Now that I've finally read Little Women, I was able to read the Little Women chapter in Erin Blakemore's The Heroine's Bookshelf, which explores the trait of ambition and the character Jo. I found Louisa May Alcott's story so sad as compared to the magical world she created in Little Women, but then that is par for the course when it comes to fictional worlds created by beloved authors.

Pilgrim's Progress, by John Bunyan

It didn't occur to me to want to read John Bunyan's The Pilgrim's Progress until last year when I finally read Little Women. The March sisters play-act Christian's pilgrimage from the City of Destruction to the Celestial City, and they attempt to shoulder the burdens life deals them with Christian as their model. Only whilst reading Little Women did I fully realize what an impact The Pilgrim's Progress has had on western literature.

Pickwick Papers, by Charles Dickens

I first read Pickwick Papers roughly 40 years before I read Little Women and have read it several times since then so when the March sisters play Pickwick I actually knew what they were doing and thought it great fun. Reading what LMA clearly loved is another way to understand what made her tick.

March, by Geraldine Brooks 

March is a novel in which the main character is Mr. March, the father of Meg, Jo, Amy, and Beth March and husband of Marmee, literature's archetypal mother, in Louisa May Alcott's Little Women.  

I really think I would've enjoyed March much more if Brooks hadn't leveraged Little Women.  Her main character still could've hailed from Concord, MA, still could've rubbed shoulders with Emerson, Thoreau, and Hawthorne, still could've been an abolotionist, but needn't have been saddled to Marmee and the girls from Little Women.  There's just too much baggage and it weighs the story down with doubt and assumptions and inevitable dissappointment. 

The Other Alcott, by Elise Hooper 

For some reason I didn't blog about this novel about Mae Alcott, Louisa's youngest sister and the model for Amy in Little Women. I actually really liked it and want to reread it soon. I am one of the few people who actually like and sympathize with Amy and reading about Mae just intensified the belief that LMA really threw her sister under the bus with her Amy. It turns out that Mae was a very talented artist who died young and LMA raised her daughter. I loved reading about the art world in Paris in the latter part of the 19th century.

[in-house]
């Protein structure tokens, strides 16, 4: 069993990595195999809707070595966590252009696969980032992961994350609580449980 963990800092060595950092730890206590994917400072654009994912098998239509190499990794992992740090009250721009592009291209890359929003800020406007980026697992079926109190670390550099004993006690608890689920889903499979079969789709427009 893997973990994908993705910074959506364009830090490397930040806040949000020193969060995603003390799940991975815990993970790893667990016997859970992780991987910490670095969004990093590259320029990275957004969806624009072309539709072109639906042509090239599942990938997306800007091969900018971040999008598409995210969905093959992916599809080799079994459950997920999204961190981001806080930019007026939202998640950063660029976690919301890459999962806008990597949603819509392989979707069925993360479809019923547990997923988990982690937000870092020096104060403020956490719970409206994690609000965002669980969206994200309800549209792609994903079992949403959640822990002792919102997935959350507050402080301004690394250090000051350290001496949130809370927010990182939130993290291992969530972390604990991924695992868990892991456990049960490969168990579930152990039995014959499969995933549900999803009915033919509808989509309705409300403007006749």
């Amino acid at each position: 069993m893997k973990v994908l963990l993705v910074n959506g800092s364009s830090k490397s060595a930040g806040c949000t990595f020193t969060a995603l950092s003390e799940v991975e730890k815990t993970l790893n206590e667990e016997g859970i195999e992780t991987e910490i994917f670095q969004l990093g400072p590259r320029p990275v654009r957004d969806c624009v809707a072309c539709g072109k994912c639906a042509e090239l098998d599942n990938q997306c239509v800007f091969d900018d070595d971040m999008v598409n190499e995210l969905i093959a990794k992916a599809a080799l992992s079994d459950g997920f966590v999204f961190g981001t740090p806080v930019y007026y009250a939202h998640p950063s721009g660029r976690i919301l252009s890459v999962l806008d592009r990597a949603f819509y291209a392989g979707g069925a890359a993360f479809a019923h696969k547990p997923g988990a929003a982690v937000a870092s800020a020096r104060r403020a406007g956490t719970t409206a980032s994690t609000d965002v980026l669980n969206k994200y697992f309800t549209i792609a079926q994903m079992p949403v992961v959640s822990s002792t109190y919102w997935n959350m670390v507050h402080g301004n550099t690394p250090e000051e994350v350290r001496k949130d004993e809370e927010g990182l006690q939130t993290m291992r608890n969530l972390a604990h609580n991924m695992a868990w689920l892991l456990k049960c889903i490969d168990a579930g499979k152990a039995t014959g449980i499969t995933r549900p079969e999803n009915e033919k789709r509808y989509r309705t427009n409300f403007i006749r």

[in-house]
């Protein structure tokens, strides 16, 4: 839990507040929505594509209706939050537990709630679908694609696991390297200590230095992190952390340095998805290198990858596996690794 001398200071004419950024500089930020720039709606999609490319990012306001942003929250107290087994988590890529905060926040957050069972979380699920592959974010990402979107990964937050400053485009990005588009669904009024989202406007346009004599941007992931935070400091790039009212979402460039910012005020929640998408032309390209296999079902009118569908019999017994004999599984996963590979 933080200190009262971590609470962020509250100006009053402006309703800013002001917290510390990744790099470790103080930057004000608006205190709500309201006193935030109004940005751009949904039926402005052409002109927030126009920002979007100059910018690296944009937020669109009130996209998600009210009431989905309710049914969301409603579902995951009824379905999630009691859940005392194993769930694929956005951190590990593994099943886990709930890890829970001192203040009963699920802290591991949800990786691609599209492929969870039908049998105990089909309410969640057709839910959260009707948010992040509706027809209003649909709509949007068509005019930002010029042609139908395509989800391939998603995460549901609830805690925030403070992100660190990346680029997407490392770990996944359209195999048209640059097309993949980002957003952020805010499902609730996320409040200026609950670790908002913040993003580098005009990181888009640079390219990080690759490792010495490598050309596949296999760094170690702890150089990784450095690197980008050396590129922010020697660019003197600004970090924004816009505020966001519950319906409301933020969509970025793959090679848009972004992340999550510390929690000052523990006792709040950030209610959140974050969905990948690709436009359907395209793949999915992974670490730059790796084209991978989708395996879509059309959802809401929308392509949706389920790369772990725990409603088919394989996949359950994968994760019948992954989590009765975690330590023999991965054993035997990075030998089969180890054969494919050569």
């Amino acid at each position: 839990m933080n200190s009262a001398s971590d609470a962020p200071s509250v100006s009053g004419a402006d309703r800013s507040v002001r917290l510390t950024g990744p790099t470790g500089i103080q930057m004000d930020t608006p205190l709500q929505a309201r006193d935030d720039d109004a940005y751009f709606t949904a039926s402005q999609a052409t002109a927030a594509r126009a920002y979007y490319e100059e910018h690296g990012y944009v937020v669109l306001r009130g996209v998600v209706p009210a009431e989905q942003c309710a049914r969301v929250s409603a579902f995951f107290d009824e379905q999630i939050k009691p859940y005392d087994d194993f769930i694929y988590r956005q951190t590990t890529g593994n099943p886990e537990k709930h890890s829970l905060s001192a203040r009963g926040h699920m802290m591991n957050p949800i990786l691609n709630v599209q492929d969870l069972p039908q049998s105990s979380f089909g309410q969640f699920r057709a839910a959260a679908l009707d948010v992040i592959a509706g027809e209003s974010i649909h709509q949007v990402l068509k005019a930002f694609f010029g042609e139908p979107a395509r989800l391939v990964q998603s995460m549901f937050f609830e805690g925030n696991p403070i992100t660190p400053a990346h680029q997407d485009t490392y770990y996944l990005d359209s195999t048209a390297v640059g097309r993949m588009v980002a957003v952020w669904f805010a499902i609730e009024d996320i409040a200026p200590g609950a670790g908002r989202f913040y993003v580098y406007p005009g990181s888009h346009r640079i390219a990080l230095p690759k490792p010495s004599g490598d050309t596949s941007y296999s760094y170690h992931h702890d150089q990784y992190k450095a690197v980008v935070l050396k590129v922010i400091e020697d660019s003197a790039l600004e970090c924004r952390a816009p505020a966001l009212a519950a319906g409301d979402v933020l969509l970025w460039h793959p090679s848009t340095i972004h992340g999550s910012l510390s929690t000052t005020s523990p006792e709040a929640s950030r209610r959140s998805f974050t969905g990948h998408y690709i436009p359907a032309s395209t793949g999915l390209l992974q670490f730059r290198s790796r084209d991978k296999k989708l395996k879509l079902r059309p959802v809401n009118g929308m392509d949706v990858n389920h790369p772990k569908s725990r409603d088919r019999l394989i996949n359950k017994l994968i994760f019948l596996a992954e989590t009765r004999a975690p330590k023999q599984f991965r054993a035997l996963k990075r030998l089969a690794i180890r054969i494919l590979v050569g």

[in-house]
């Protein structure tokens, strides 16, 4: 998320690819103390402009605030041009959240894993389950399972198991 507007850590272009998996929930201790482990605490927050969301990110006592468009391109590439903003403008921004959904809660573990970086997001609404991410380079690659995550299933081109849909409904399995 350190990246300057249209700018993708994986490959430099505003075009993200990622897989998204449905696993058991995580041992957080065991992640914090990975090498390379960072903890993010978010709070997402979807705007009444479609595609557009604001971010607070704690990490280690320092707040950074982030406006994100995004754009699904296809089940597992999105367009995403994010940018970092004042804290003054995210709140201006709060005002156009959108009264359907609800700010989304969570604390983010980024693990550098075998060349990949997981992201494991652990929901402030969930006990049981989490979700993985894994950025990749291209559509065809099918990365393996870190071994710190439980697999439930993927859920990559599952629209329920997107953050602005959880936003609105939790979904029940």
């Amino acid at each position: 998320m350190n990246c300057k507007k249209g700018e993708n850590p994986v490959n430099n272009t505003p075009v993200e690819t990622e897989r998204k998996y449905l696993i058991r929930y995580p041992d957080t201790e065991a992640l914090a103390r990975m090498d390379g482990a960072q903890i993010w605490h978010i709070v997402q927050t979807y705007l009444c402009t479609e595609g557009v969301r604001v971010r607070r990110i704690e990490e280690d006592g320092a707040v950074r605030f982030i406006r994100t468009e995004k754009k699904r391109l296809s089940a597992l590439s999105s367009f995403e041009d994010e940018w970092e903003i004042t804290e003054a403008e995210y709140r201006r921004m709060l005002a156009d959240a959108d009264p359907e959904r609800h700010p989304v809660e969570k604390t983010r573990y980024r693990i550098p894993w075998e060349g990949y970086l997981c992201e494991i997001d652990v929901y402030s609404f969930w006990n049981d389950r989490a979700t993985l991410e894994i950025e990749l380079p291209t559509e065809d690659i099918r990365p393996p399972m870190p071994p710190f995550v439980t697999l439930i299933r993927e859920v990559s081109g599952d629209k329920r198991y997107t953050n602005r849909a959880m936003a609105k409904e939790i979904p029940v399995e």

Other

Little Women - the March family 

Blog post on how the mother/daughters are the heart and soul of this family and how every character is actually part of the family.

Visiting Concord 

Travelogue which includes a visit to the Alcott home, Orchard House, in Concord, MA as well as the cemetary where LMA is buried.

From my 2012 visit to Orchard House


 

Tuesday, November 09, 2021

Nonfiction November: Fiction/Nonfiction Book Pairing

This week's topic is hosted by Katie at Doing Dewey, and it is a topic near and dear to my heart: books that go together. 

One of my favorite nonfiction books this year was A Woman of No Importance: The Untold Story of the American Spy Who Helped Win World War II, by Sonia Purnell, and one of my favorite novels of 2020 was Code Name Hélène, by Ariel Lawhon. Both books were about female spies during WWII who helped the French Resistance. Both were absolutely riveting. While Code Name Hélène was a novel, it was based on the life of a real person.


Here's what I wrote about A Woman of No Importance back in August: 

This is one of the best books of 2021. Could not put it down. Virginia Hall was incredible--brave, passionate, capable. She persisted. Despite a prosthetic leg. Despite the old boys network. Despite the Gestapo, betrayals, and red tape, she really, truly helped liberate France and end WWII. This is non-fiction at its finest. I started out listening to an audio version but switched to print because there are a lot of names and locations and organizations to keep track of, but a truly marvelous read. 


And here's my blurb about Code Name Helene:

I read a few reviews from other bloggers and felt this would be good. WWII, set in Marseille and the Dordogne region of France, French resistance - premise great! To be honest, during the first half I was not sure I would love it--the main character, Nancy, was a bit too perfect (beautiful, brilliant, brave, etc) but I was totally engrossed in the second half and couldn't put it down. Then, I read the afterword and learned that it was based on a real person who did all these extraordinary things.

Another nice matchup is the nonfiction book, Code Girls: The Untold Story of the American Women Code Breakers Who Helped Win World War II, by Liza Mundy and The Rose Code, by Kate Quinn. The nonfiction is about Americans and The Rose Code is about their English counterparts working at Bletchley Park, but these two books go very nicely together and help to put the role women played in winning the war into much sharper focus. 


Side note - I loved The Rose Code so much that I listened to it a second time on a road trip. And there's a TV series under development based on the book!

Here's what I wrote about The Rose Code last spring: 

I loved the characters of The Rose Code, from socialite Osla who dated the future Duke of Edinburgh and who was based on the real-life Osla Benning to working girl Mab from London's East End to mousey Beth, and how they grew and developed and matured. The Bletchley Park setting was fascinating (now on my must-visit list) as was the process of code breaking. I loved reading about how the various departments contributed to the whole, mostly without the cogs in the machinery having an understanding of what role their cog played. Final note--the best part of the book is the last third. Reads like a thriller!